I often receive questions regarding my definition of a good supervisor. What are all of those wonderful traits that law enforcement desires of this breed of officer? Now, we all have our boilerplate answers. To me, there may be no universal answer, for each department or agency has its own particular needs, henceforth the definitions change with each one.
The more I think about it, seems that I learned an immense amount from my military experiences. One thing that the Non-commissioned officer training drove into me was that there are measures we want of our leaders and future leaders. I recall discussing HITRAP as a constant measure. Now what does this acronym stand for? This acronym translated to Honesty, Integrity, Trust, Responsibility, Accountability, and Service to People. These sound as if they are defining traits of what I desire in an officer and a supervisor. Let’s explore them from my eyes as the gnarly old chief not with some dictionary definition.
Honesty- You are going to be a police supervisor; you have got to be honest. You are supervising the officers that are entrusted not only with the lives of the public but safeguarding their property. You too are the one that is the guardian at the gate for overall honesty. You ensure that the arrests and treatment of all is beyond reproach. You do not permit any street justice, no padding evidence and no un-truths on the reports; all adding to fair and legal commitment of how we do business. You say what you mean and mean what you say.
Integrity- Without going into flowery definitions here is what integrity means to me. You never accept ‘good enough for government work’, you give it your all. You never comprise the mission or your staff for a lesser motivation. Your word is rock solid, you don’t quiver when it hits the fan, and you are upright and facing the flack; the others come to you for their measure of what to do.
Trust- Face it, if you are a police supervisor you are the most trusting supervisor in the world. Do not believe me? Go to any other job, there is a line boss or a direct supervisor standing over you. Do this, do it this way or so forth. A police sergeant stands in front of group. Gives them assignments and sets them loose for the night. That sergeant has trust that you are on your beat, riding your calls, and doing what you are suppose to do. That is trust. Never thought of it that way did you. Also too, the employee and employer must know that you can be trusted. Whether it is operational security or employee issues, you maintain the required confidentially. You are the dependable one that others want on their team.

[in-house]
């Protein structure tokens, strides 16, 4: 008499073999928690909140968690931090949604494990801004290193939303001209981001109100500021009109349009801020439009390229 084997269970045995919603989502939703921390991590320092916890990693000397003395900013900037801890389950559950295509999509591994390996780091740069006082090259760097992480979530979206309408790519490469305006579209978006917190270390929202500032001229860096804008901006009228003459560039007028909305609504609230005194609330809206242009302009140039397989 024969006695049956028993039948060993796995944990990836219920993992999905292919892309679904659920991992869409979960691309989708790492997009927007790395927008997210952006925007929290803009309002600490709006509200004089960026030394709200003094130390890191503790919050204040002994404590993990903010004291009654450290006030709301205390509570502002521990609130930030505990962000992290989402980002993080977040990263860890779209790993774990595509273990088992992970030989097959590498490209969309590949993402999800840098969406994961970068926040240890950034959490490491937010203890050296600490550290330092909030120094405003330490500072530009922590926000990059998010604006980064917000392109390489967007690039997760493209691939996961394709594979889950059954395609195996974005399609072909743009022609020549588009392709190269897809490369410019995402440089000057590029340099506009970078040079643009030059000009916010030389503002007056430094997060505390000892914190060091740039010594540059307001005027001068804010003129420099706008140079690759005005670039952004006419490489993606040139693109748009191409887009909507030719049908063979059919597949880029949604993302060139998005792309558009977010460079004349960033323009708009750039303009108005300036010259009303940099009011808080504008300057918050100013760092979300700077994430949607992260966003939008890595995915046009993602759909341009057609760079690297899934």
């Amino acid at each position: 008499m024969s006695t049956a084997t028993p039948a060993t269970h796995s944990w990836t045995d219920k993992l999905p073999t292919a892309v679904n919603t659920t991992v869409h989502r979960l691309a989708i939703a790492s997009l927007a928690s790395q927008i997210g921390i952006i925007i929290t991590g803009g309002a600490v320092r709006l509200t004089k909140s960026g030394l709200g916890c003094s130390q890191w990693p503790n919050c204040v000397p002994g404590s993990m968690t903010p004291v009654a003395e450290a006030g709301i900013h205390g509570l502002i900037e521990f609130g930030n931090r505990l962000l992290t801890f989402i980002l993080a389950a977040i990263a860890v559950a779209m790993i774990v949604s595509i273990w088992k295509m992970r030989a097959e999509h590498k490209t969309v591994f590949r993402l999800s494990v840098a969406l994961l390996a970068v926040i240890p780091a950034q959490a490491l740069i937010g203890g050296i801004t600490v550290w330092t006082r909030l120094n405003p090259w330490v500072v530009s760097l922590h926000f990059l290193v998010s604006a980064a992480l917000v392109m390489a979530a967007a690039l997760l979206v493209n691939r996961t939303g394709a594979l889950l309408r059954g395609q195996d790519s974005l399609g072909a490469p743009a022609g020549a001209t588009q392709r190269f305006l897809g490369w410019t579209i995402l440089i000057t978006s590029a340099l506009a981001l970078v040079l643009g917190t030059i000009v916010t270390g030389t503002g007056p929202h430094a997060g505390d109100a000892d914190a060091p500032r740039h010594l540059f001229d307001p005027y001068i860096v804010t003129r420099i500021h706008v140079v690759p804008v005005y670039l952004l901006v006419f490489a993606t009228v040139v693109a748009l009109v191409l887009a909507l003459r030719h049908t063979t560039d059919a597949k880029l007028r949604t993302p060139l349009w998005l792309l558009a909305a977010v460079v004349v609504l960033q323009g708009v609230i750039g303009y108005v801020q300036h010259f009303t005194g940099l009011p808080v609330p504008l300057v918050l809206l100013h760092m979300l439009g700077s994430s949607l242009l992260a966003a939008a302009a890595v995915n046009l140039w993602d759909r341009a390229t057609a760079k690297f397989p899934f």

Responsibility- One thing that is a measure of a great supervisor is how they view the mission. If the goal is complete, then the employees did a great job. If the mission was not complete, then that supervisor stands there for the accountability. You don’t throw your squad under the preverbal bus. I can not stand excuse makers. I want performance and not excuses. If you have responsibility to the mission and staff, you will be there first and the last to leave. You take the job serious! You ensure that a quality work product is produced. If not you seek the remedies to keeps the mission moving towards the objective. It takes big shoulders to wear those stripes and you are ready to carry the weight that they bring.
Accountability- One thing in today’s society is the “L” word or liability. If you are a police supervisor you are held to a higher accountability more so than any other employee. Yes I know you have to watch the squad so you don’t get sued motif. However, you are also protecting the employer as well. You posse liability awareness above others, but in doing all of this you exemplify accountability to others. You hold others and yourself answerable for actions.
Service to People- Face it, in police work we do not produce a product. All we have to ‘sell or offer’ is service. How you view your internal customers (employees, other cops, and other members of the criminal justice community) and external customers (citizens, business owners, tourists) is how I measure your service. What are you doing to promote good service delivery to all, not a select few of your choosing? Now, some may say this is what you do off-duty. You volunteer as coach, help out a group on a civic project or donate time and talents to an organization. Yes, these are true but my measure is how you treat everyone, internal and external. This is my service delivery model.
I do not know how you will use this acronym, you may wish to add your own definitions and apply your core values and mission statement to it. Nothing says you can not and they are yours for the using. My ramblings are my observations from this station in life and not the departmental guidebook definitions. When you seek to become a supervisor, there are always different definitions that your department will measure you by. If you come before me on a promotional dais, you got my ideas here.
About The Author:
William L. "Bill" Harvey is a native Virginian. He served as a sergeant in the U.S. Army Military Police Corps. He has a BA in criminology from St. Leo University and is a graduate of the Southern Police Institute of the University of Louisville (103rd AOC). Harvey served for over 23 years with the Savannah (GA) Police Department. He served in field operations, investigations and support services, and completed his career there as the director of training. He has published several articles in professional periodicals and has lectured nationwide. He is serving as a chief of police in central Pennsylvania area; a duty he’s performed for the past nine years. He is on the advisory board of the International Law Enforcement Educators and Trainers Association and other professional associations.